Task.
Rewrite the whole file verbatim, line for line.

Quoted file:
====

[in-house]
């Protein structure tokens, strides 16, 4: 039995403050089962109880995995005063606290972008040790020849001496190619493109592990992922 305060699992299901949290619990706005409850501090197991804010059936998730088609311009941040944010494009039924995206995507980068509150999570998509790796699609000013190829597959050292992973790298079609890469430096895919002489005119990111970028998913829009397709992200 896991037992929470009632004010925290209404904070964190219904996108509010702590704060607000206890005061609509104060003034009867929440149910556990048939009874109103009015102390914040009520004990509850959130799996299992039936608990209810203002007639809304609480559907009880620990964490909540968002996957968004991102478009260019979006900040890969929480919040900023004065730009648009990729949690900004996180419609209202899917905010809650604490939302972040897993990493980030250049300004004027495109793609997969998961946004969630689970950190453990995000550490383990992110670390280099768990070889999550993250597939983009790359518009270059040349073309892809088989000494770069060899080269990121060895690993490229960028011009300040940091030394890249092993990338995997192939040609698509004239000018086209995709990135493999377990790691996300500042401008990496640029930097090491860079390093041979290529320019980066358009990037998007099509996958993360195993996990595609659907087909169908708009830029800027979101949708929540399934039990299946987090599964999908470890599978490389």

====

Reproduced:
[in-house]
């Protein structure tokens, strides 16, 4: 039995403050089962109880995995005063606290972008040790020849001496190619493109592990992922 305060699992299901949290619990706005409850501090197991804010059936998730088609311009941040944010494009039924995206995507980068509150999570998509790796699609000013190829597959050292992973790298079609890469430096895919002489005119990111970028998913829009397709992200 896991037992929470009632004010925290209404904070964190219904996108509010702590704060607000206890005061609509104060003034009867929440149910556990048939009874109103009015102390914040009520004990509850959130799996299992039936608990209810203002007639809304609480559907009880620990964490909540968002996957968004991102478009260019979006900040890969929480919040900023004065730009648009990729949690900004996180419609209202899917905010809650604490939302972040897993990493980030250049300004004027495109793609997969998961946004969630689970950190453990995000550490383990992110670390280099768990070889999550993250597939983009790359518009270059040349073309892809088989000494770069060899080269990121060895690993490229960028011009300040940091030394890249092993990338995997192939040609698509004239000018086209995709990135493999377990790691996300500042401008990496640029930097090491860079390093041979290529320019980066358009990037998007099509996958993360195993996990595609659907087909169908708009830029800027979101949708929540399934039990299946987090599964999908470890599978490389």